4. Ask students to describe some things that the craters have in common. Ask them to discuss some differences between two or more of the craters.
Activity 2: Crater Experiments
  1. Ask students to discuss why they think some of the craters are bigger than others.
  2. Let students know that today they will be conducting an experiment to create their own craters and to see what might cause some craters to be bigger than others. (Note: This is the same experiment featured in the Space RacersTM How a Crater is Formed segment from the Goddard Space Center.)
  3. Divide your students into groups of 5-6 students each. Give each student a baking dish with the flour and other ingredients. (See the prep section for more details.)
  4. Give each group one marble. Ask the students in each group to predict what will happen when they drop the marble into the pan.
  5. Ask one student from each group to drop the marble in the pan. Have the student remove the marble from the pan and have the group observe and discuss the pattern it made.
  6. Ask students if the result is what they predicted or different from what they expected. Repeat this experiment until each person in each group has had a chance dropping a marble into his/her group’s pan.
  7. After everyone has dropped the marble once, encourage groups to try the following:
    • Vary the height at which the marble is dropped. Instruct students to stretch their arm straight in front of them (so that their arm is perpendicular to the pan) and drop the marble into the pan.  Then ask them to remove the marble from the pan and raise their arm higher up and drop the marble into the pan again. How does the pattern change? Then ask each student to lower his/her arm and drop the marble into the pan from a low height. Ask each group to look closely at the three different holes formed and compare how the height at which the marble was thrown changed the size and pattern of the crater. Encourage students to repeat the height experiment. If desired, have students use a ruler or tape measure to compare the sizes of the craters.
    • Drop the marble at different angles and observe how that impacts the crater it makes.
  8. Give each team a slightly larger object (a ping pong ball, super ball, etc.). Ask students to predict if the size of the crater will be the same, larger or smaller than that created by the marble. Have them drop the larger object and then drop the marble again (dropping them both from the same height). Lift each one out of the hole and then compare the size of each. Repeat and compare again. Use a ruler or tape measure to compare the size of the craters, if desired.
  9. Give each group another ball (a tennis ball or something similar in size) and ask students to predict what type of pattern the tennis ball will make and how the size will compare with that made by the other objects. Ask students to drop the larger ball and then drop the two smaller objects again and, after removing each object, compare the patterns and sizes of each of the “craters.”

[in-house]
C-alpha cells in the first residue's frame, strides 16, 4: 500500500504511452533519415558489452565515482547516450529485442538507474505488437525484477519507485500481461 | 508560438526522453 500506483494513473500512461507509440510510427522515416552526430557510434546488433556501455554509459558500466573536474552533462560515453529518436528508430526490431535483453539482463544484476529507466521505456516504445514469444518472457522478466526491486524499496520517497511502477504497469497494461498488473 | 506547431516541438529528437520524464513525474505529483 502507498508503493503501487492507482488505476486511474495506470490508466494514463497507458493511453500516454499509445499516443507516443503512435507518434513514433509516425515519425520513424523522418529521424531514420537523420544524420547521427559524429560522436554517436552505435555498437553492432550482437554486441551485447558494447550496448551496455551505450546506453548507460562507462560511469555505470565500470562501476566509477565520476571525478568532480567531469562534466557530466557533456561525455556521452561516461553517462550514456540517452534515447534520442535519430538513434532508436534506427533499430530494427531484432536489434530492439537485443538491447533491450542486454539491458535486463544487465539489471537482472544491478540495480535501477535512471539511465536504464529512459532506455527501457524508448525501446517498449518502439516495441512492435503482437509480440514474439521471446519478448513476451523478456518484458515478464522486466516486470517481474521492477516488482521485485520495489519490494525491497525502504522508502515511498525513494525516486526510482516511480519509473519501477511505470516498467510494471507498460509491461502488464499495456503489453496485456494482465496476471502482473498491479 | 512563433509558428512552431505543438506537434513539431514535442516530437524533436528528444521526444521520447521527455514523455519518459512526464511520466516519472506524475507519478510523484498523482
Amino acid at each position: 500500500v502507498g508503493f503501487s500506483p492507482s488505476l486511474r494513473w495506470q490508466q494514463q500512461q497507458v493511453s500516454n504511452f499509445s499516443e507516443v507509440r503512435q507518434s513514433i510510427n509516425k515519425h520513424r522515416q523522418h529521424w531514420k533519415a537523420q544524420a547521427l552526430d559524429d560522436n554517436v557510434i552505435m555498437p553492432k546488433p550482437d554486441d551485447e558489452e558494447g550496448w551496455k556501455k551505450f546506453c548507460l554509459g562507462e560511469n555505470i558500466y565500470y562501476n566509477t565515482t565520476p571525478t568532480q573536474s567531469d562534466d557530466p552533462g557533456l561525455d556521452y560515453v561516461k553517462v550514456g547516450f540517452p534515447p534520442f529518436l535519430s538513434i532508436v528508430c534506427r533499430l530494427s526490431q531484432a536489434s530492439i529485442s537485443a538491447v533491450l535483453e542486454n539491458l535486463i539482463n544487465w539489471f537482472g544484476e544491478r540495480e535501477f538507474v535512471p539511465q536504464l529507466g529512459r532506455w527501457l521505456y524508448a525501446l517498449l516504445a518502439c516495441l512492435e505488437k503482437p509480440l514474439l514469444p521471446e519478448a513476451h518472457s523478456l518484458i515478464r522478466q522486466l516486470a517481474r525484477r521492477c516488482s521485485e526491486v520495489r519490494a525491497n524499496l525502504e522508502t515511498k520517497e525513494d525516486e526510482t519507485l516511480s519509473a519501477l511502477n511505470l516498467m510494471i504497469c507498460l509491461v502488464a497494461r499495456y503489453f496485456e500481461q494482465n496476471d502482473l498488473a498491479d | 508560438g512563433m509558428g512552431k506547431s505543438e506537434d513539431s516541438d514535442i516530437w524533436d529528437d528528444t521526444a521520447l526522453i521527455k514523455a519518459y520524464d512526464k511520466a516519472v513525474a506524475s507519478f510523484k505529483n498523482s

10. Lead a discussion about what they discovered through their crater experiments. Explain that just like in their experiment, in real life when a meteorite or other object hits the surface of the moon or a planet, the larger the object the larger the crater will be.
  11. Optional: Watch the Space RacersTM “How a Crater is Formed” segment from the Goddard Space Center. After viewing the segment, ask students to compare what they discovered in their crater experiments with what the students in the video discovered.
Activity 3: Cranberry Crater (Optional)
  1. View the Space RacersTM Cranberry Crater episode.
  2. After watching the episode, ask your students where the crater was located. (The moon.) Ask them to describe why the Space Racers travelled to that crater. (They thought it was made of cranberry fuel.)
  3. Ask them to discuss what caused the crater. (A meteorite many thousands of years ago.)

  1. Lead a discussion about craters. Ask students to describe some facts they learned about craters. Ask students to discuss what they learned from their crater experiments.
  2. Show your students the “Crater Images” handout again and let them know that they are now going to be able to create their own crater landscapes.
  3. Give each one small paper plate. Turn each plate over and write each student’s name on the plate. Turn each plate back over and place a ball of clay or playdough on top of each one.
  4. Ask each student to flatten out the ball of clay, pressing it flat onto the plate. Then, ask them to use their fingers to create “craters” in the clay, by shaping the clay into little craters. (Refer to the “Clay Craters” photograph for an example.)
  5. If using air dry clay, let the craters dry for a few days and, if desired, paint them.
  6. Create an exhibit in your classroom, showcasing all of the clay craters that the students created. Ask each student to present and discuss his/her creation.